Amish women have their babies in one of three places–at home, in the hospital, or at birthing centers. Some Amish prefer the at-home or birthing center options for reasons of cost and comfort.

Midwives working in the community are both Amish and non-Amish, and may be licensed or unlicensed.  Midwife-assisted birth is another in the list of issues involving Amish which have garnered controversy.  Like the raw milk or child labor questions, this one involves government regulations concerning health and well-being.

And it’s one of the relatively few which have compelled Amish to take the form of organized public action.  For example, hundreds of Amish and Mennonites gathered at the PA State Capitol in 1990 in support of a midwife bill.  They showed similar support for an uncertified PA midwife in 2007.

Amish Birthing Center

The New Eden Care Center in the Lagrange County, IN Amish community

A recent article in the Coshocton Tribune looked at the New Beford Care Center, one of a handful of birthing facilities in the state of Ohio. The Center was built by the community “to fulfill the dream of Amish midwife Laura Gingrich, who provided midwifery services in the community out of her basement.”  The facility is fitted out with Amish-friendly amenities, including a double bed for fathers to stay over.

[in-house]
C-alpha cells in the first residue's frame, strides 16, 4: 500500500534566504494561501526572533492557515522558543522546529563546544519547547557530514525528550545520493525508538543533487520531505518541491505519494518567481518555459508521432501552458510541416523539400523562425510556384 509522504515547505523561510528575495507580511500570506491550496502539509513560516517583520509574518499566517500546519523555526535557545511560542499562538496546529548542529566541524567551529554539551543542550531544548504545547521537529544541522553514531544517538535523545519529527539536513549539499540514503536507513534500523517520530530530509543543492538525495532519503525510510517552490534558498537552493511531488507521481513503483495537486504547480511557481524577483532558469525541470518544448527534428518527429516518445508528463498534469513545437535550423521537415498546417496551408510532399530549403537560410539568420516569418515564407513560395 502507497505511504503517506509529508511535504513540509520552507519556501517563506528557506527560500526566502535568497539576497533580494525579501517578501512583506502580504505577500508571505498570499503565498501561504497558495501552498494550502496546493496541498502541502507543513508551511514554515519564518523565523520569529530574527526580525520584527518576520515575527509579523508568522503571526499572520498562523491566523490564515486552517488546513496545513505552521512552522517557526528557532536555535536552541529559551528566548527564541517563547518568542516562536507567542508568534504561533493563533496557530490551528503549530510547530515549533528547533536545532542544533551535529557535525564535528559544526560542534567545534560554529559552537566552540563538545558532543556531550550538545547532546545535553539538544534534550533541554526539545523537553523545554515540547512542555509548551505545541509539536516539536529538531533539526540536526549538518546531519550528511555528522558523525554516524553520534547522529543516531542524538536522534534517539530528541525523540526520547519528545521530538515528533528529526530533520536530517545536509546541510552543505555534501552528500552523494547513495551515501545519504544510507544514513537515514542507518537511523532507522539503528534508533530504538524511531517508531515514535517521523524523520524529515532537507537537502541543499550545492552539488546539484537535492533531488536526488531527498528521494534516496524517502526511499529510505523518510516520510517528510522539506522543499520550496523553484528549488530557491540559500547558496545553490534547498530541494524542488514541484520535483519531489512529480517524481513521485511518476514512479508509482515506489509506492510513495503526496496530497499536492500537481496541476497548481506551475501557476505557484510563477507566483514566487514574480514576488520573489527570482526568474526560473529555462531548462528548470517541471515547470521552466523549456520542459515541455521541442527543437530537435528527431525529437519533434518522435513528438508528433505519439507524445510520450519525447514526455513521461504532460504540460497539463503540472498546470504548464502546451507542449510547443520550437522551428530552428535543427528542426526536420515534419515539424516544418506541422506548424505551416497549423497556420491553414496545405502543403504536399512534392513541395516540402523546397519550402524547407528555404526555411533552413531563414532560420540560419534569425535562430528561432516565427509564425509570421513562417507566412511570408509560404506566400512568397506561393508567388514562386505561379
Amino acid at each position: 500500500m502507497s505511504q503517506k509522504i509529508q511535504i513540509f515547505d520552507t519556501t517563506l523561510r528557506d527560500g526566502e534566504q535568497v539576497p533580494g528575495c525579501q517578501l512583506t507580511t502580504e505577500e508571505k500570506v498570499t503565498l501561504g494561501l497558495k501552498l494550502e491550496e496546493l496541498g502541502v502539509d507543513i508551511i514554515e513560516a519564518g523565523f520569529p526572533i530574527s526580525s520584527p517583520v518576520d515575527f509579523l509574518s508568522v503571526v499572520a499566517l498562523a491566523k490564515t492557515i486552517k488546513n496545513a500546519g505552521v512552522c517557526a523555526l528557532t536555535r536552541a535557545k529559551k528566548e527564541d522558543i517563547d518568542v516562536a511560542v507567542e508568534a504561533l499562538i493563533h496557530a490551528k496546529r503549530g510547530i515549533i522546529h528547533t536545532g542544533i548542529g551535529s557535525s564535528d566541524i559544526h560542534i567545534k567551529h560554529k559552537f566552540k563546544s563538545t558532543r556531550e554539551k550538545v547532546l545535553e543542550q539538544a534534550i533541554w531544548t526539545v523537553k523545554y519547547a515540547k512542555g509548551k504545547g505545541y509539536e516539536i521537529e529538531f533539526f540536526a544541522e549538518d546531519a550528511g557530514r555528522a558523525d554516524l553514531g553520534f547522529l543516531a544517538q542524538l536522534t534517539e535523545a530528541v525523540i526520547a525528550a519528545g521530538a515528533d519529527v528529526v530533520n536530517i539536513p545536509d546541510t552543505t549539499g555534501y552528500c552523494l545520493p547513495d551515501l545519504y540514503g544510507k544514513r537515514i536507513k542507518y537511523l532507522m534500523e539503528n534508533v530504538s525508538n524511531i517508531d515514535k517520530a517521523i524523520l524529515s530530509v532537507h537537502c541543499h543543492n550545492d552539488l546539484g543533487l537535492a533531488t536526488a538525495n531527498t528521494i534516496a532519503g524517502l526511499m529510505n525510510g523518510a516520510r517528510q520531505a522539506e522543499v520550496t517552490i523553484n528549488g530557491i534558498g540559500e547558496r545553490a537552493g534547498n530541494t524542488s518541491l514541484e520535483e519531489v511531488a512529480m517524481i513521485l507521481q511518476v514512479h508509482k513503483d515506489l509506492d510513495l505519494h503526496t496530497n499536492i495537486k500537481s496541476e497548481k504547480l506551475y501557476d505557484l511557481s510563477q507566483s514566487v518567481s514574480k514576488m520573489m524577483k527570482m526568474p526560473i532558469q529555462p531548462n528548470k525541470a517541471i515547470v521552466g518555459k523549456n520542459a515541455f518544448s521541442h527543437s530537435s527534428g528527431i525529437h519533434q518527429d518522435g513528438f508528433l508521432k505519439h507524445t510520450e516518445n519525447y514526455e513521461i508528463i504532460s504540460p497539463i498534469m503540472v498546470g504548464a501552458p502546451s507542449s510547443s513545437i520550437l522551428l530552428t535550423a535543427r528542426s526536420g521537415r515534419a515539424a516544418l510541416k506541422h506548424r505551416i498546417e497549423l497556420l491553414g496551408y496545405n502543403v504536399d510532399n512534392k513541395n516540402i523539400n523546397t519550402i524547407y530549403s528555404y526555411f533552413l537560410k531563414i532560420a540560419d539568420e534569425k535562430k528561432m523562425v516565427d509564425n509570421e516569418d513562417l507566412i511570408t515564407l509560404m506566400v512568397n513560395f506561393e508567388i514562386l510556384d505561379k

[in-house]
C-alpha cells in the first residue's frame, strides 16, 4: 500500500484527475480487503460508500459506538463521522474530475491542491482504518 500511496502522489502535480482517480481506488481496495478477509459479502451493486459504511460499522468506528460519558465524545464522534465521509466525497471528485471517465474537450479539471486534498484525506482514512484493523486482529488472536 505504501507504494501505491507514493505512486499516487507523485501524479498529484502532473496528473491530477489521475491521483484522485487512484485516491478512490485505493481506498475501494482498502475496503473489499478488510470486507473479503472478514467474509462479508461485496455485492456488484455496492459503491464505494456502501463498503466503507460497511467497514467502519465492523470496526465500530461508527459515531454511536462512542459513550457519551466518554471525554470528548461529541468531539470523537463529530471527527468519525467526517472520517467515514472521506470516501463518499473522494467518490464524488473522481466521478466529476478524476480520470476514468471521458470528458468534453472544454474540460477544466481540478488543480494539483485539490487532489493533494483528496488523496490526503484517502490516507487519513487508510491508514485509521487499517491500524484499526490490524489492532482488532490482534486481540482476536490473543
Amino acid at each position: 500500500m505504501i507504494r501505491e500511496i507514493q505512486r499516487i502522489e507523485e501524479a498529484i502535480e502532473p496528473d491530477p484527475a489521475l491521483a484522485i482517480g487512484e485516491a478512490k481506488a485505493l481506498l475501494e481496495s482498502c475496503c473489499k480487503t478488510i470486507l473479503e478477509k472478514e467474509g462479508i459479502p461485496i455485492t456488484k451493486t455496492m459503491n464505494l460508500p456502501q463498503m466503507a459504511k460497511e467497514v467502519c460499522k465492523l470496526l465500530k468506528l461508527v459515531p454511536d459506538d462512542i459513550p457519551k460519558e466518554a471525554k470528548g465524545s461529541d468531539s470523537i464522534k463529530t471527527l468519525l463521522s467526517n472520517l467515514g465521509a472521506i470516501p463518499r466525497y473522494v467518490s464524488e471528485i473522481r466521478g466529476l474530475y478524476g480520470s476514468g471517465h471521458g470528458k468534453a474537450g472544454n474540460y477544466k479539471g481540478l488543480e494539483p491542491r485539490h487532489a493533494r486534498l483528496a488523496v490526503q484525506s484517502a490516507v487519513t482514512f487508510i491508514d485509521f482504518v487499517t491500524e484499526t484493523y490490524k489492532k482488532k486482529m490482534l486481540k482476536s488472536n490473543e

While some centers have doctors on staff, the New Bedford facility does not, and is staffed round-the-clock by midwives. What about safety at the Center?  From the article:

Medical intervention is low at the center. In 2011, four of the center’s 100 patients were transported for medical treatment, two of those being C-sections. The reason medical assistance is so low is because to be religiously exempt from licensure, the staff can only provide care to low-risk clients. For those emergency cases, Dr. Gabriel Yandam, of La Femme Obstetrics & Gynecology is the center’s back-up obstetrician.

“Anytime a medical issue arises, we transfer to him and he takes care of them at Coshocton Hospital,” Boyd said.

A heliport outside the entrance to the building allows for a quick transport.

“We never use it for the center,” Nisley said, “which we’re thankful.”

Boyd said the patch of grass marked off by specialty lights mainly has been used for other emergencies within the community.

Though the centers have been popular, certainly not all Amish have their children outside the hospital.  For those that do prefer alternative settings, birthing centers are helping to fulfill that role.  Read more on where Amish babies are born.

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